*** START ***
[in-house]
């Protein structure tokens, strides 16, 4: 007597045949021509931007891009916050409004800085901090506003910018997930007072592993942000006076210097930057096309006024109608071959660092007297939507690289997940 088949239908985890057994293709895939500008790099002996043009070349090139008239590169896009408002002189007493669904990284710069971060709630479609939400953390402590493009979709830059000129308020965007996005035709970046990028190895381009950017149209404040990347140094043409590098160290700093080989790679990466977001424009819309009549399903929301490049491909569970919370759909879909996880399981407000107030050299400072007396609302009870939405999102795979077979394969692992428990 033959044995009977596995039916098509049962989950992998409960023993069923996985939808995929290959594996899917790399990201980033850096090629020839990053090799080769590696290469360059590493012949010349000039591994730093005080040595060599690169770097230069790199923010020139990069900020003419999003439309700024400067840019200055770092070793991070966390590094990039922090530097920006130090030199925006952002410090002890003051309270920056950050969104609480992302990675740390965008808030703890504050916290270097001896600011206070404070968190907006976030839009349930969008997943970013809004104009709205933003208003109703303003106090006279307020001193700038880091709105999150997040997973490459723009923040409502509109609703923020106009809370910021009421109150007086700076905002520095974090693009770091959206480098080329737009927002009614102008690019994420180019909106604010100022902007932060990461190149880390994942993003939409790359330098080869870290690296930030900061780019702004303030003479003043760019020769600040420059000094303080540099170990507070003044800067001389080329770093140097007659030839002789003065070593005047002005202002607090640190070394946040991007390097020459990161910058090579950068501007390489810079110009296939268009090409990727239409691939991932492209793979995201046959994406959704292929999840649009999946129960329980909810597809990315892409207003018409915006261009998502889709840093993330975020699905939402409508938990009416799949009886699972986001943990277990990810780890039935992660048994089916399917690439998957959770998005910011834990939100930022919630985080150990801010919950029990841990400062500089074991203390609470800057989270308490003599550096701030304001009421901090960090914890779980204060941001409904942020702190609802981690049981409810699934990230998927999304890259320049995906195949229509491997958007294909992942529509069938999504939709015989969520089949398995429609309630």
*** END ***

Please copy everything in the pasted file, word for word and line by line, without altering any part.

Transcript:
[in-house]
């Protein structure tokens, strides 16, 4: 007597045949021509931007891009916050409004800085901090506003910018997930007072592993942000006076210097930057096309006024109608071959660092007297939507690289997940 088949239908985890057994293709895939500008790099002996043009070349090139008239590169896009408002002189007493669904990284710069971060709630479609939400953390402590493009979709830059000129308020965007996005035709970046990028190895381009950017149209404040990347140094043409590098160290700093080989790679990466977001424009819309009549399903929301490049491909569970919370759909879909996880399981407000107030050299400072007396609302009870939405999102795979077979394969692992428990 033959044995009977596995039916098509049962989950992998409960023993069923996985939808995929290959594996899917790399990201980033850096090629020839990053090799080769590696290469360059590493012949010349000039591994730093005080040595060599690169770097230069790199923010020139990069900020003419999003439309700024400067840019200055770092070793991070966390590094990039922090530097920006130090030199925006952002410090002890003051309270920056950050969104609480992302990675740390965008808030703890504050916290270097001896600011206070404070968190907006976030839009349930969008997943970013809004104009709205933003208003109703303003106090006279307020001193700038880091709105999150997040997973490459723009923040409502509109609703923020106009809370910021009421109150007086700076905002520095974090693009770091959206480098080329737009927002009614102008690019994420180019909106604010100022902007932060990461190149880390994942993003939409790359330098080869870290690296930030900061780019702004303030003479003043760019020769600040420059000094303080540099170990507070003044800067001389080329770093140097007659030839002789003065070593005047002005202002607090640190070394946040991007390097020459990161910058090579950068501007390489810079110009296939268009090409990727239409691939991932492209793979995201046959994406959704292929999840649009999946129960329980909810597809990315892409207003018409915006261009998502889709840093993330975020699905939402409508938990009416799949009886699972986001943990277990990810780890039935992660048994089916399917690439998957959770998005910011834990939100930022919630985080150990801010919950029990841990400062500089074991203390609470800057989270308490003599550096701030304001009421901090960090914890779980204060941001409904942020702190609802981690049981409810699934990230998927999304890259320049995906195949229509491997958007294909992942529509069938999504939709015989969520089949398995429609309630």